The Lenten Season invites us to take a step back and focus on ways we can spend our time intentionally. For a lot of us with bustling families, it’s not always easy to find time to sit down around the dining room table and enjoy a meal together; it’s more like packed meals or a drive-thru dinner in the car between pick-ups.

Those days are part of life for many of us, but I’m encouraging a shift in this routine during Lent. As Catholics, we abstain from eating meat on Fridays during Lent. We use this as an active sacrifice we can make each week. It also gives us the opportunity for solidarity.

In Jesus’ time, eating meat was a luxury only for those who could afford it and many times it was only eaten during big celebrations. In solidarity with the poor and vulnerable, and in the memory of Good Friday and Jesus’ ultimate sacrifice for us, we abstain from meat.

We are called to eat a simple meal on Fridays; it’s a time to connect over an easy meal that can be prepared and enjoyed by the whole family. Over the next few weeks, make family dinner a priority. You can use this time to model for your family that it’s okay to slow down and spend intentional time with the people you love the most.

During the Last Supper, Jesus intentionally took the time to sit down with his disciples, the people whom he loved, and break bread with them. He spent his final night alive on earth around the dining room table and shared a meal with His family – a meal which was the most important gift we have ever received as human beings.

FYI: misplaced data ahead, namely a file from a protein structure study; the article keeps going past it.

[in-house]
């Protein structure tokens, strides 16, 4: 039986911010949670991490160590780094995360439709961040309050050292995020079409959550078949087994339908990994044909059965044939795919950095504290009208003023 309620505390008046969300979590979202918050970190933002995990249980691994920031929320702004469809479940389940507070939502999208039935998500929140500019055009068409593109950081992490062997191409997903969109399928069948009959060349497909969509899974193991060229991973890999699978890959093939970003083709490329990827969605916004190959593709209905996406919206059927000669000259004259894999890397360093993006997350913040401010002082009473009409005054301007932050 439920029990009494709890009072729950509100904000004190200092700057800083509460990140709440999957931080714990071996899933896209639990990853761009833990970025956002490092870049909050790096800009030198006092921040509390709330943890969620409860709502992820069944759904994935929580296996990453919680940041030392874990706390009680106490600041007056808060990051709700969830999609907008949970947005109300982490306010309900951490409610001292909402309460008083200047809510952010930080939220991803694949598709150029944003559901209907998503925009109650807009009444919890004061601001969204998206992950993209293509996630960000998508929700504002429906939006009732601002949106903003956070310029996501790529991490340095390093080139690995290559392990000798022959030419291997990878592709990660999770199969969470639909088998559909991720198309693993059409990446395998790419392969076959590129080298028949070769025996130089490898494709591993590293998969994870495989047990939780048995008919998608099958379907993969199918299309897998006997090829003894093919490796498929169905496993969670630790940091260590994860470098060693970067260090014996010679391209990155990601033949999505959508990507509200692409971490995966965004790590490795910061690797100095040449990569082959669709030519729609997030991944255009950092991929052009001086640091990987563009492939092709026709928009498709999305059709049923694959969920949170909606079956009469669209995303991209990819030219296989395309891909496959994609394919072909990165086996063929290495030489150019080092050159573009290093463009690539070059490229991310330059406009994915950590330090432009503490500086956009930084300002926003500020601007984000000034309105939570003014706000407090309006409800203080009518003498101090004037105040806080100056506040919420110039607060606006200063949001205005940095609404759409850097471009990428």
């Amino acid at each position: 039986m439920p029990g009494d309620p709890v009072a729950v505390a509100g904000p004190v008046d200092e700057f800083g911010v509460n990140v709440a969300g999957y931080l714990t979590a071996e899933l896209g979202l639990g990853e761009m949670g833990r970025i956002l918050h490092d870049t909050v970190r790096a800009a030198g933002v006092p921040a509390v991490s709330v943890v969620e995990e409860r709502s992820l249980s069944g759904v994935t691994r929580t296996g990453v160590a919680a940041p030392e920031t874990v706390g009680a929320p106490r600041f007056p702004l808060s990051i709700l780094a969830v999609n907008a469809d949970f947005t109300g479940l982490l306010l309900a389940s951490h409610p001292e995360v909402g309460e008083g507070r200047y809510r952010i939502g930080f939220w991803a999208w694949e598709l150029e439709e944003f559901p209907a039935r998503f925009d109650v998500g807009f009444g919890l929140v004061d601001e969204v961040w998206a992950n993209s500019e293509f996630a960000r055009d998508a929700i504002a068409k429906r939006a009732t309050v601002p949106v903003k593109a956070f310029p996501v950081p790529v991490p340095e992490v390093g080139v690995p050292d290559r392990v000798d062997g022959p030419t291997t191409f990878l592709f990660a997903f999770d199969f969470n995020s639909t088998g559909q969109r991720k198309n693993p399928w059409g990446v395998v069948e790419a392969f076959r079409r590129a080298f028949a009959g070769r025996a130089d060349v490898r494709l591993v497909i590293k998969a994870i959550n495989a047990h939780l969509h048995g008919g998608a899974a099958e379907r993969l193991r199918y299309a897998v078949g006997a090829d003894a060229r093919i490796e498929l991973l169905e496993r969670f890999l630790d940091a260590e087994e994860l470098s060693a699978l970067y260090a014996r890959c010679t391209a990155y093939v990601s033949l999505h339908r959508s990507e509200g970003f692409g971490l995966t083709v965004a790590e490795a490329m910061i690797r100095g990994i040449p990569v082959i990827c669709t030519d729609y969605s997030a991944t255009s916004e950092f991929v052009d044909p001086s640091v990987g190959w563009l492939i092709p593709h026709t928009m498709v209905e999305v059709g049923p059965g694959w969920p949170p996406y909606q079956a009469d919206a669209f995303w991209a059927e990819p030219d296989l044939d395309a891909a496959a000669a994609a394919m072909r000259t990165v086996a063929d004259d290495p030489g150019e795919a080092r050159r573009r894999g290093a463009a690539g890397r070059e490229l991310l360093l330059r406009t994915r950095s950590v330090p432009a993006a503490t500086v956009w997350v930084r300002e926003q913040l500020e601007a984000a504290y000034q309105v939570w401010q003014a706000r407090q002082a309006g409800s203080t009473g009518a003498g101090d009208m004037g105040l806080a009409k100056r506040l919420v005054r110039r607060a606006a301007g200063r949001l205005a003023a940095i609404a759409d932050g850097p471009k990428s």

We should strive to be more like Jesus and to follow His example here by prioritizing our mealtime with family and spending time in communal prayer. You should never hesitate to begin praying with your family. It’s never too early or too late to teach your children prayer.

Building your personal relationship with Christ normally begins by learning to pray with others. Praying during mealtimes is the perfect place to model prayer for your family. It's a time where you can get creative with prayer because praying does not always need to look the way you’re taught in a textbook; it can be the traditional mealtime prayers that are pre-written for us, it can be made up by your family and sang together, it can be whatever you want your prayer to look like that day.

Talking to God isn’t always structured, but it’s always perfect. Your family will feel a deeper connection to one another and to Christ when prayer becomes a part of your routine. Start this routine now during the Lenten season and see if it catches on.

When you’re sitting around your dining room table this week, remember to feel grateful for all of the blessings around you. Take the time to talk with your loved ones about how you can best stand in solidarity with our brothers and sisters who are marginalized and in a time of struggle and what your responsibilities are as neighbors in this big, beautiful universe.

We have been given the responsibility to continue Jesus’ care for our world and all the people on it. Through the giving of his Body and Blood, Jesus gave us the strength to live out our call to be the image of God to our neighbors. We have the opportunity to pray for one another, to share our time and talents with one another and to sit around a dining room table and break bread.

This Lent, set aside intentional time to be present with one another and witness the beauty that comes from prayer and fellowship with the ones you love. You never know – you may spark a whole generation of missionaries for the faith beginning with one family dinner. Give it a go, I guarantee it will be worth every minute.

Lisa Ann Limongello serves as parish catechetical leader in the parishes of St. James, Pennington; St. Alphonsus, Hopewell, and St. George, Titusville.

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